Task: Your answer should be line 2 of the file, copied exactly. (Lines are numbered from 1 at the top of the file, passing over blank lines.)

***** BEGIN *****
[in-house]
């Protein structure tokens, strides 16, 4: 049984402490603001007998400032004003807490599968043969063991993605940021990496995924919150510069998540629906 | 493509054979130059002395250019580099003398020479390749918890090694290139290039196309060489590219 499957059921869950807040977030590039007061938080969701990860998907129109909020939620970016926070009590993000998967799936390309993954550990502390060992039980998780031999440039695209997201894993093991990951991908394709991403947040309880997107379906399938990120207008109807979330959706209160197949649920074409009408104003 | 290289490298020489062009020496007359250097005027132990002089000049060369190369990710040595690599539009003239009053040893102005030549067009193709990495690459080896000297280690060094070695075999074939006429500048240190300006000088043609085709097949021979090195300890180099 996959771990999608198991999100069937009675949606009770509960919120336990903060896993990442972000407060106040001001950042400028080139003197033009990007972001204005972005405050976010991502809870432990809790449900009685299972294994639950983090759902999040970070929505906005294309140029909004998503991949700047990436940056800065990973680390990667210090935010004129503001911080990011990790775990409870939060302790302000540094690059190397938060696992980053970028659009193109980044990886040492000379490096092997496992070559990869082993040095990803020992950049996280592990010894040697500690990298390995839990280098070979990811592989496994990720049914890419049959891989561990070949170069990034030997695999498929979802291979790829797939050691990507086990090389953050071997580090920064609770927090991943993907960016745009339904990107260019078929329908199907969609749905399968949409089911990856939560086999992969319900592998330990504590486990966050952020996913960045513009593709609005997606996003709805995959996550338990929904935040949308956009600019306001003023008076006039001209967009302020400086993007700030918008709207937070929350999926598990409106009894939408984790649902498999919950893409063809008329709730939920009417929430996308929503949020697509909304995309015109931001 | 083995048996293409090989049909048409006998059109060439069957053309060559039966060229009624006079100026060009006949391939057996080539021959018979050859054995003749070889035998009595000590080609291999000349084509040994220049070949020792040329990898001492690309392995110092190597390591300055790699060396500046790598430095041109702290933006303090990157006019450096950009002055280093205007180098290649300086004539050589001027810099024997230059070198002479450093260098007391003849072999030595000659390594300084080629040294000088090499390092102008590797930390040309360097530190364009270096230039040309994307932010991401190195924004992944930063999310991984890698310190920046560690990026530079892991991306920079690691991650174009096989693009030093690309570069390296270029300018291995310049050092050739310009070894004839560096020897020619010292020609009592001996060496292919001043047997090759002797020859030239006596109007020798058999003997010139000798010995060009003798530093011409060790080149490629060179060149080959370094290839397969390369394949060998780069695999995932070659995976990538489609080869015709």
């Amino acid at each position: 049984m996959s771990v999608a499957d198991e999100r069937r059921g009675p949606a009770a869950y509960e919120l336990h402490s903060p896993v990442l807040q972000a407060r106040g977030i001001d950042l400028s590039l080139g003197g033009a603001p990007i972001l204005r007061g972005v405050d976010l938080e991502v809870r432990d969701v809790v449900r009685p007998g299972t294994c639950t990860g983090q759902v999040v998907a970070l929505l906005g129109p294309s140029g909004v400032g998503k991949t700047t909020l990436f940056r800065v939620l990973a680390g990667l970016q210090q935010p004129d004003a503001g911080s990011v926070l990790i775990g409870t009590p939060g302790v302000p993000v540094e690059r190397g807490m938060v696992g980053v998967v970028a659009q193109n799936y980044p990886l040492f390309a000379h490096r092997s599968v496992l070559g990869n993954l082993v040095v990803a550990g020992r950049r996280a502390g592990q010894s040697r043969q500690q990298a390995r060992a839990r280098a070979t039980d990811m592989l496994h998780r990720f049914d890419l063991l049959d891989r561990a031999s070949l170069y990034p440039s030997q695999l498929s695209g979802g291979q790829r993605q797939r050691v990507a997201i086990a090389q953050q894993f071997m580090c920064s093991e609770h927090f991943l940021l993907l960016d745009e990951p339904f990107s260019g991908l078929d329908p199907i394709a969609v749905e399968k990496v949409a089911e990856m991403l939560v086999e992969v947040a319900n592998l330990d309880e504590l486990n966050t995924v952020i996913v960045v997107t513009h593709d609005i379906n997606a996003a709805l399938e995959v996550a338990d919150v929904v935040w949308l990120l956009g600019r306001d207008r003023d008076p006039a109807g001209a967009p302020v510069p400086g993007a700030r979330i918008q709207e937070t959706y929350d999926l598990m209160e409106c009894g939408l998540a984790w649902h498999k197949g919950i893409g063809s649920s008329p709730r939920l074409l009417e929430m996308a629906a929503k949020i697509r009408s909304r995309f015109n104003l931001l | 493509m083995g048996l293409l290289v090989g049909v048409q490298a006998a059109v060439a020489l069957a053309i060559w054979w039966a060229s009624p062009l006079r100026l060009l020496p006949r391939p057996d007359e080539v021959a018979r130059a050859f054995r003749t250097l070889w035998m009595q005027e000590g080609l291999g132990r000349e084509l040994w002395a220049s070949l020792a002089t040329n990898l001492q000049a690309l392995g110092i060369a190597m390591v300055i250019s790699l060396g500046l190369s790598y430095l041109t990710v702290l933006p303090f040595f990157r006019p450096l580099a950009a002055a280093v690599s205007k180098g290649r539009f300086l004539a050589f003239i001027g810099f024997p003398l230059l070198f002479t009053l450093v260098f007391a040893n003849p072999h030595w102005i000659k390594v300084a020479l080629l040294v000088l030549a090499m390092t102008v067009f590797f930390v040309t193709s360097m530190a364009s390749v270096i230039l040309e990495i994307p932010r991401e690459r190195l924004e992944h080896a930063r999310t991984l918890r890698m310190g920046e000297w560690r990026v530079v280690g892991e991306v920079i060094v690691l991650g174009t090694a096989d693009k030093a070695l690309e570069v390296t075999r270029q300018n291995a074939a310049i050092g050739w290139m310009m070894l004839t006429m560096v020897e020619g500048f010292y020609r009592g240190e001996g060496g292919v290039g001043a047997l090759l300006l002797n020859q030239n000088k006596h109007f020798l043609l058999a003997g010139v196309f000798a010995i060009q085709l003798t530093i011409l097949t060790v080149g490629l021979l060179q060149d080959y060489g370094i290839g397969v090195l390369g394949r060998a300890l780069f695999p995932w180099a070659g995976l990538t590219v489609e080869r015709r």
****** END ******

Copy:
């Protein structure tokens, strides 16, 4: 049984402490603001007998400032004003807490599968043969063991993605940021990496995924919150510069998540629906 | 493509054979130059002395250019580099003398020479390749918890090694290139290039196309060489590219 499957059921869950807040977030590039007061938080969701990860998907129109909020939620970016926070009590993000998967799936390309993954550990502390060992039980998780031999440039695209997201894993093991990951991908394709991403947040309880997107379906399938990120207008109807979330959706209160197949649920074409009408104003 | 290289490298020489062009020496007359250097005027132990002089000049060369190369990710040595690599539009003239009053040893102005030549067009193709990495690459080896000297280690060094070695075999074939006429500048240190300006000088043609085709097949021979090195300890180099 996959771990999608198991999100069937009675949606009770509960919120336990903060896993990442972000407060106040001001950042400028080139003197033009990007972001204005972005405050976010991502809870432990809790449900009685299972294994639950983090759902999040970070929505906005294309140029909004998503991949700047990436940056800065990973680390990667210090935010004129503001911080990011990790775990409870939060302790302000540094690059190397938060696992980053970028659009193109980044990886040492000379490096092997496992070559990869082993040095990803020992950049996280592990010894040697500690990298390995839990280098070979990811592989496994990720049914890419049959891989561990070949170069990034030997695999498929979802291979790829797939050691990507086990090389953050071997580090920064609770927090991943993907960016745009339904990107260019078929329908199907969609749905399968949409089911990856939560086999992969319900592998330990504590486990966050952020996913960045513009593709609005997606996003709805995959996550338990929904935040949308956009600019306001003023008076006039001209967009302020400086993007700030918008709207937070929350999926598990409106009894939408984790649902498999919950893409063809008329709730939920009417929430996308929503949020697509909304995309015109931001 | 083995048996293409090989049909048409006998059109060439069957053309060559039966060229009624006079100026060009006949391939057996080539021959018979050859054995003749070889035998009595000590080609291999000349084509040994220049070949020792040329990898001492690309392995110092190597390591300055790699060396500046790598430095041109702290933006303090990157006019450096950009002055280093205007180098290649300086004539050589001027810099024997230059070198002479450093260098007391003849072999030595000659390594300084080629040294000088090499390092102008590797930390040309360097530190364009270096230039040309994307932010991401190195924004992944930063999310991984890698310190920046560690990026530079892991991306920079690691991650174009096989693009030093690309570069390296270029300018291995310049050092050739310009070894004839560096020897020619010292020609009592001996060496292919001043047997090759002797020859030239006596109007020798058999003997010139000798010995060009003798530093011409060790080149490629060179060149080959370094290839397969390369394949060998780069695999995932070659995976990538489609080869015709």